In that Jan. 17 release, Secretary of State John Kerry said Iran “will receive the balance of $400 million in the Trust Fund, as well as a roughly $1.3 billion compromise on the interest.” He did not give a timetable, and noted “there are still outstanding Tribunal claims, mostly by Iran against the U.S.”

“We will continue efforts to address these claims appropriately,” Kerry said.

Since the nuclear deal went into effect, Iran has seized American Siamak Namazi and his father Baquer Namazi, Canadian Homa Hoodfar, Briton Nazanin Zaghari-Ratcliffe, and Lebanese Nizar Zakka, a permanent U.S. resident who was invited by the regime to a conference on women’s entrepreneurship in September and then arrested. Last month, Iran took another American: Robin Shahini of San Diego, who has a history of criticizing Iran’s human-rights abuses and was visiting family in the country.

Earnest said he was “not in a position to talk publicly about the cases of individual Americans if they have not signed a privacy waiver.”

“We’re not going to pay a ransom. If there are Americans who are unjustly detained in Iran, we will make a case regularly through some now established channels with Iran, to advocate for their release. OK?”

Pressed on whether the returned hostages would be home now if that money hadn’t been paid, Earnest replied, “What I can tell you is that our negotiators, who were talking with the Iranians about what was necessary to secure the release of American citizens in Iran succeeded.”

“That was different than the group of negotiators who were involved in the Hague negotiating with their Iranian counterparts to settle these long-standing financial claims,” he added.

Republican members of Congress ripped into the report, with House Oversight and Government Reform Committee Chairman Jason Chaffetz (R-Utah) sending a letter to Kerry demanding more information on “the terms and conditions of the Administration’s agreement with the Islamic Republic of Iran” and putting him on notice that he would be called before the committee to testify.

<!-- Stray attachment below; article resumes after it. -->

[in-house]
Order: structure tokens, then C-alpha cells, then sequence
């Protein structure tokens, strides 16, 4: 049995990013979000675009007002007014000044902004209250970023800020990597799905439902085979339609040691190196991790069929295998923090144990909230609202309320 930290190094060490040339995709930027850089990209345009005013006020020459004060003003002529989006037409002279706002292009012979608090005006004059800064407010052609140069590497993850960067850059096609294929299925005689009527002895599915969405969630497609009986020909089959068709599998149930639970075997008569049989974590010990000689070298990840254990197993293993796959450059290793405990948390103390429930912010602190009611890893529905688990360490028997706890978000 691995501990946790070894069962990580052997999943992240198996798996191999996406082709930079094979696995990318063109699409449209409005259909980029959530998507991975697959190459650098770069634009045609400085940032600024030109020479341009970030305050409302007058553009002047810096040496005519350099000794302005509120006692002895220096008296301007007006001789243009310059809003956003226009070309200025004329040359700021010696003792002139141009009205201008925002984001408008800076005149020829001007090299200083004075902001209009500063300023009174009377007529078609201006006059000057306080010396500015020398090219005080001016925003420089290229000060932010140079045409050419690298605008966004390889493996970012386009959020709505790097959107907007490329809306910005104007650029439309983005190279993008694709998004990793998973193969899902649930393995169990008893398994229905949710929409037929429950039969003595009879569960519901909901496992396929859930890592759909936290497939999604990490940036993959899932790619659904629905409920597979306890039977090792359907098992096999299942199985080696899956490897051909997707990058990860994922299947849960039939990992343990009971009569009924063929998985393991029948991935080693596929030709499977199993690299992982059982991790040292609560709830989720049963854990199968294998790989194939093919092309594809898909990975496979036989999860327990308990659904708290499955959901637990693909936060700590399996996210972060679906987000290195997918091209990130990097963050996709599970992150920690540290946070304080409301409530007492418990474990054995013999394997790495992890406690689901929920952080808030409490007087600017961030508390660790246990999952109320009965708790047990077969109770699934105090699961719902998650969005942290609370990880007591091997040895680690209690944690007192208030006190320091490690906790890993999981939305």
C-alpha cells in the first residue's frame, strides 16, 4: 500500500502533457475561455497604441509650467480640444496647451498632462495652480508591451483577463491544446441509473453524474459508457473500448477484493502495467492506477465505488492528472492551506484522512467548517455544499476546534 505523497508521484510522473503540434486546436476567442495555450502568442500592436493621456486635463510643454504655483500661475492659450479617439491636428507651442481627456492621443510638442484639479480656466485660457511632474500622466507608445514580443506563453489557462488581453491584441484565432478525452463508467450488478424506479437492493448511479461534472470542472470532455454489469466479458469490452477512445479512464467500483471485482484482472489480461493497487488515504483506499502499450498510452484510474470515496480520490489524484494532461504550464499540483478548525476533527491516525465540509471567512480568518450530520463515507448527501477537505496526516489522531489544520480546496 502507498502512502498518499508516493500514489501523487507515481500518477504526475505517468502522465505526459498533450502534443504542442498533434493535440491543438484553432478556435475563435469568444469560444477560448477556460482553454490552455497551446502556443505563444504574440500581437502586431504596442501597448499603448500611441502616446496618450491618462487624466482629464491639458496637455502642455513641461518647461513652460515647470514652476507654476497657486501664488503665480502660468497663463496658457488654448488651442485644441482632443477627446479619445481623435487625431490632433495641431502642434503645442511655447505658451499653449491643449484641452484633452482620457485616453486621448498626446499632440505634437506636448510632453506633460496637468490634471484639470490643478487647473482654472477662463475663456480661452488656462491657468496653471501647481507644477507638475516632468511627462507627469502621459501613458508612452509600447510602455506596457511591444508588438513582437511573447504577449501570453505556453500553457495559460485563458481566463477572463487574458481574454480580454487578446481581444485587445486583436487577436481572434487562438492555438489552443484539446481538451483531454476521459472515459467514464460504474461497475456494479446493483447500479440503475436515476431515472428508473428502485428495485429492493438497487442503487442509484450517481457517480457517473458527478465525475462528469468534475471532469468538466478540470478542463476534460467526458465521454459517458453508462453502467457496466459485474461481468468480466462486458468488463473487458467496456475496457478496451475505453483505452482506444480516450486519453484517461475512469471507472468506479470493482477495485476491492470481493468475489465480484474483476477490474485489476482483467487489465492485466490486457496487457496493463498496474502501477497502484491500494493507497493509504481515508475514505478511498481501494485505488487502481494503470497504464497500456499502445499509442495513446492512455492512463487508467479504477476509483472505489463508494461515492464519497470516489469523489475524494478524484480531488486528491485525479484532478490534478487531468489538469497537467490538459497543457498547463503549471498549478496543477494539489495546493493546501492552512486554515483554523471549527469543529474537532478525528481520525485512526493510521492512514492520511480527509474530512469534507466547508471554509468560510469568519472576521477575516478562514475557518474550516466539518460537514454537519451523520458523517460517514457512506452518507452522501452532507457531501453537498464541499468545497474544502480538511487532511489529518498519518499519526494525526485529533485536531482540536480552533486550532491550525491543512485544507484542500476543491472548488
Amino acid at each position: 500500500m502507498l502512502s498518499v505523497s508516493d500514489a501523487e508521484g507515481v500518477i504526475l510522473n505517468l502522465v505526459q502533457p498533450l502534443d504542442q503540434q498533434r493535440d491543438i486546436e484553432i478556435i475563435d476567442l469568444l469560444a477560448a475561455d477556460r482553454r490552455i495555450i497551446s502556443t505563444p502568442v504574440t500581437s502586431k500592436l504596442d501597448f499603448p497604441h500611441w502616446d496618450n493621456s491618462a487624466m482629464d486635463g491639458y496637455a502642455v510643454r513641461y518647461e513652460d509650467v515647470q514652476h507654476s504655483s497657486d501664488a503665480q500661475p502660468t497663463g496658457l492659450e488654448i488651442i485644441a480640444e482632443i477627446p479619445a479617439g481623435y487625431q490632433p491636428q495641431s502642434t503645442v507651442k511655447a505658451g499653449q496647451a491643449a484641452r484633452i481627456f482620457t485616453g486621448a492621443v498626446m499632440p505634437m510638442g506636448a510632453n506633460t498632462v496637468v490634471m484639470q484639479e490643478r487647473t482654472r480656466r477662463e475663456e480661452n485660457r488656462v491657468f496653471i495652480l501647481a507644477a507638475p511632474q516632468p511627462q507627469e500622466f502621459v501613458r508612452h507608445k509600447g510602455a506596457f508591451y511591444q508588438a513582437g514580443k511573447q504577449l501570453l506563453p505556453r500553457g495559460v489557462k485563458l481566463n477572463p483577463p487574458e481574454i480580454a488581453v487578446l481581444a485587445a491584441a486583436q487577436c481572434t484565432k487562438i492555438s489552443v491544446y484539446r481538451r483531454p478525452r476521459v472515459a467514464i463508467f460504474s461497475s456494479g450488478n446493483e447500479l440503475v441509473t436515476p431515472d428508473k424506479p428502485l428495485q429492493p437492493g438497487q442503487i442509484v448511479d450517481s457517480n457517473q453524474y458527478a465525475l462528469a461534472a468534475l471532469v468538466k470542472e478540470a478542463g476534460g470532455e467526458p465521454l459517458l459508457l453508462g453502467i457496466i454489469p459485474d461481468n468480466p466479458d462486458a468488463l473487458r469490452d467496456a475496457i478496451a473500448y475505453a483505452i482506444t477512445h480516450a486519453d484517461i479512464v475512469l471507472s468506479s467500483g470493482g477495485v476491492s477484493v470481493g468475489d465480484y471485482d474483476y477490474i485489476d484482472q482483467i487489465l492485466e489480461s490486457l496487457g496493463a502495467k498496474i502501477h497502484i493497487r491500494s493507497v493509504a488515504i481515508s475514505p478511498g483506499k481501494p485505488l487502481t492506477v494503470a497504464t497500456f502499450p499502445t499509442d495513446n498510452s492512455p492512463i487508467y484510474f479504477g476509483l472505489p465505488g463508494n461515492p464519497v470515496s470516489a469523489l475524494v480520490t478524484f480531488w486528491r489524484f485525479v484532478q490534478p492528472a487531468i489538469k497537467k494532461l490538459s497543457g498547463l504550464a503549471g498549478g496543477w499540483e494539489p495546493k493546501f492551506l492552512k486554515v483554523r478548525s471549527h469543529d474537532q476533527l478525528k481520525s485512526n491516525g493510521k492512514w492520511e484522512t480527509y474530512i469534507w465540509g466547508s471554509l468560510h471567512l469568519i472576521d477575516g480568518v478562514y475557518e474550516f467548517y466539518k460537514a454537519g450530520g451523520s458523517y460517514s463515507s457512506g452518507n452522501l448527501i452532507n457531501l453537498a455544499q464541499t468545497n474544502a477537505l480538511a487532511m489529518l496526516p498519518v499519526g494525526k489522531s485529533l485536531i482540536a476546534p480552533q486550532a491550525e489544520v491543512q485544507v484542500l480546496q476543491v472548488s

House Speaker Paul Ryan (R-Wis.) said the report “confirms our longstanding suspicion that the administration paid a ransom in exchange for Americans unjustly detained in Iran” and “would also mark another chapter in the ongoing saga of misleading the American people to sell this dangerous nuclear deal.”

Republican National Committee Chairman Reince Priebus called the “reckless arrangement” a “major breach of longstanding U.S. policy,” and Donald Trump slammed the report at a campaign rally today.

“The president made clear a year ago that right-wingers in the United States were making common cause with right-wingers in the Iranian government,” Earnest responded to the criticism. “And again if they’re doing it again to try to justify their opposition to an agreement that has benefited the American people, they can do that. But I think that’s going to be pretty hard for them to explain.”

House Foreign Affairs Committee Chairman Ed Royce (R-Calif.) said “the logistics of this payment – literally delivering a plane full of cash to evade U.S. law – shows yet again the extraordinary lengths the Obama administration will go to accommodate Iran, all while hiding the facts from Congress and the American people.”

“Hundreds of millions in the pockets of a terrorist regime means a more dangerous region, period,” Royce said. “And paying ransom only puts more American lives in jeopardy.”

“We already know the Iran nuclear deal was a historic mistake. It keeps getting worse. What else is the Obama administration hiding?”

Earnest wrote off Royce as “an avowed opponent of the Iran deal continuing to try to justify his opposition to this agreement.”

Of the former hostages, Hekmati is now suing the Iranian government. At the time the Flint, Mich., resident filed the lawsuit in the U.S. District Court for D.C., Earnest said the administration’s policy is those tortured for years at the hands of the Iranian regime were “detainees,” not hostages.

Rezaian, who’s back at work at the Washington Post, tweeted today that he saw the news about “$400 mil & me” on the TVs at Dulles Airport while his wife was being held by customs for a bag check.

“Very long day keeps getting longer…. Still beats prison,” Rezaian added.